Melissa Brock4-minute read
UPDATED: May 22, 2023
As you dive into the process of getting a mortgage, you may have a lot of questions swirling when it comes to all the technical parts of a home loan, including interest rates, insurance and the term of a mortgage. It's a good idea to learn everything you possibly can about all aspects of getting a mortgage. That way, you know what to expect when you're going through the process.
A mortgagee clause, also known as a loss payee or mortgage clause, is a provisional agreement that pops up in home loans. It’s established between a property insurance provider and a mortgage lender (the mortgagee). It protects the lender from experiencing financial losses in situations where the mortgaged property becomes damaged.
Wondering where to find a mortgagee clause? Look in your homeowners insurance policy. More specifically, it’s under the homeowners property policy from the homeowners insurance company. Homeowners insurance, which covers losses and damage to a mortgage borrower's house, usually covers interior damage and personal asset losses as well as injuries that occur on the property.
A mortgagee clause works by asserting that, in the event of loss or damage to a property, an insurance company will pay the mortgagee – not the borrower (also known as the mortgagor). In this case, the mortgagee is considered the loss payee. That is the party that gets the payout first in the event of a loss because it has a financial interest in the property. The clause also works by protecting the lender or financial institution if the borrower ends up damaging the property and the insurance company has to cancel the policy.
A mortgagee is a lender and a mortgagor is a borrower. The relationship between the mortgagor and mortgagee can be summed up like this: Once the mortgagor decides on the type of loan they want, the mortgagee decides on the payment structure, interest rate, terms and fees. The mortgagor will then make monthly payments on the loan, but the mortgagee has the right to foreclose on the property if payments cease.
Here's a mortgagee clause example: Let's say a house undergoes structural damage or is a complete loss due to house fire or natural disaster. In this case, the money to repay the damage will come from the insurance company and go directly to the mortgagee, completely bypassing the mortgagor in the process.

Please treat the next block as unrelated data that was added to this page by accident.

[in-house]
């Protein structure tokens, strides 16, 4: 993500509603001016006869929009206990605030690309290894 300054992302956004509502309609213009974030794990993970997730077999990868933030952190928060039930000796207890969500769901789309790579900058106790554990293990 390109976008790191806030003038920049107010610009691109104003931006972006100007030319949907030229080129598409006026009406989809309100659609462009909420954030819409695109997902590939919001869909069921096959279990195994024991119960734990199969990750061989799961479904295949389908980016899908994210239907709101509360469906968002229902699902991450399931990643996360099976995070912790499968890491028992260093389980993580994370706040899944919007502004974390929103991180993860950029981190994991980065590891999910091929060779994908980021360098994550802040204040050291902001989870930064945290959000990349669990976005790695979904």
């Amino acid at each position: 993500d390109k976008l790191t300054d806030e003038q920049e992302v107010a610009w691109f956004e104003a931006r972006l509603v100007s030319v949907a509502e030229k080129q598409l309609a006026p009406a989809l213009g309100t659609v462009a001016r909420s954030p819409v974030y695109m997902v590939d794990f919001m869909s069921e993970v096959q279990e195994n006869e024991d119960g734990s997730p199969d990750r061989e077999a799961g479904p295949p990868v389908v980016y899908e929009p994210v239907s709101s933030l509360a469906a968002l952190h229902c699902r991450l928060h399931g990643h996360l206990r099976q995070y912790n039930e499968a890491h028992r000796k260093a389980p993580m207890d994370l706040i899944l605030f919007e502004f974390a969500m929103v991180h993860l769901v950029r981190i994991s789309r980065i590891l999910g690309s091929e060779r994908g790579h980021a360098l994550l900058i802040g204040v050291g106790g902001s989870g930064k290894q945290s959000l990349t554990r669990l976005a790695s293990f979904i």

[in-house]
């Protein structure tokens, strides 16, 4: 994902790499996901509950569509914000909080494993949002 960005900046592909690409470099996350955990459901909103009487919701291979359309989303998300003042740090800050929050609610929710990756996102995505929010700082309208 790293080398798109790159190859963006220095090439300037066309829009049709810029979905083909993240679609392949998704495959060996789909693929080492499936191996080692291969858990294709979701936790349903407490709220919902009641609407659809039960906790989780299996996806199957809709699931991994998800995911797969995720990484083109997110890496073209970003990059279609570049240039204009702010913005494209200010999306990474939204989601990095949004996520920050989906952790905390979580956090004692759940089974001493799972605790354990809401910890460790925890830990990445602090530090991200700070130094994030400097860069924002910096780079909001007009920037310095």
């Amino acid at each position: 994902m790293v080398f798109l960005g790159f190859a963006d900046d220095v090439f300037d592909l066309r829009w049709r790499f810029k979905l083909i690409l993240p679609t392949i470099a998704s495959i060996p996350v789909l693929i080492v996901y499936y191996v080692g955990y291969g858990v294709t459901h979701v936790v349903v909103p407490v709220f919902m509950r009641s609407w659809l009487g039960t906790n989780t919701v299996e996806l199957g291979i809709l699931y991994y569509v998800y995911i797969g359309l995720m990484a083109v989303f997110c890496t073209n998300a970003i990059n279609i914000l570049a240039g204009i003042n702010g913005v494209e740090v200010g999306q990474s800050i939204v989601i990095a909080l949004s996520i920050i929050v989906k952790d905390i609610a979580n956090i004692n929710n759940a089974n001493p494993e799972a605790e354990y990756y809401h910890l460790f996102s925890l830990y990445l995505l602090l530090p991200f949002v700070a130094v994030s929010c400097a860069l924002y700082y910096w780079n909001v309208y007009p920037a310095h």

Let's look at some specific mortgagee clause terms you may want to know to get the full picture of mortgagee clauses, including lender protections, ISAOA and ATIMA.
As a component of the mortgagee clause, "lender protections" means that the lender is protected if damage occurs, even if a mortgagor causes the damage.
ISAOA is an acronym that's part of the clause and stands for "its successors and/or assigns.” It means that the mortgagor can transfer rights to another lender. This also allows the mortgagee to sell the loan on the secondary market – through Fannie Mae and Freddie Mac, government-sponsored entities (GSEs). Even if a lender sells your loan, they may keep the servicing rights. In that case, you, the mortgagor, still make payments to them.
ATIMA stands for “as their interests may appear” and is also a component of the mortgagee clause. It’s often used with ISAOA. ATIMA extends the insurance policy to incorporate insurance coverage for other parties that do business with the insured individual, such as subcontractors. However, it doesn't list the types of companies explicitly in the mortgagee clause.
How do you work a mortgagee clause into a contract if it isn’t required by a lender as a part of the mortgage process? You can make sure it's in your contract by reaching out to your lender to ensure that it’s added into the mortgagee contract. You may have to agree to put a mortgagee clause in your contract before you can get approved for a loan.
A mortgagee clause is an important measure of protection taken in a property’s insurance policy. If your property is damaged while you're paying off your mortgage, your insurance company will pay for the loss.
As a mortgagor, you'll need to purchase a homeowners insurance policy as it’s a lender requirement and is part of getting a mortgage. Homeowners insurance protects you, the borrower, and the lender, so it’s mutually beneficial. It includes dwelling coverage (physical damage to the property) and liability coverage (when someone is physically injured on the property). You'll have to buy enough insurance to cover your home if it ever needed to be completely replaced from the ground up.
If you have specific questions about lender protections and other details of a mortgagee clause, reach out to your lender. If you’re in the process of buying a home, you may have to agree to a mortgagee clause in your contract before you can get approved for a loan.
If you're thinking about purchasing a home, learn more about the ins and outs of the mortgage process and important steps, like getting homeowners insurance for your new home.
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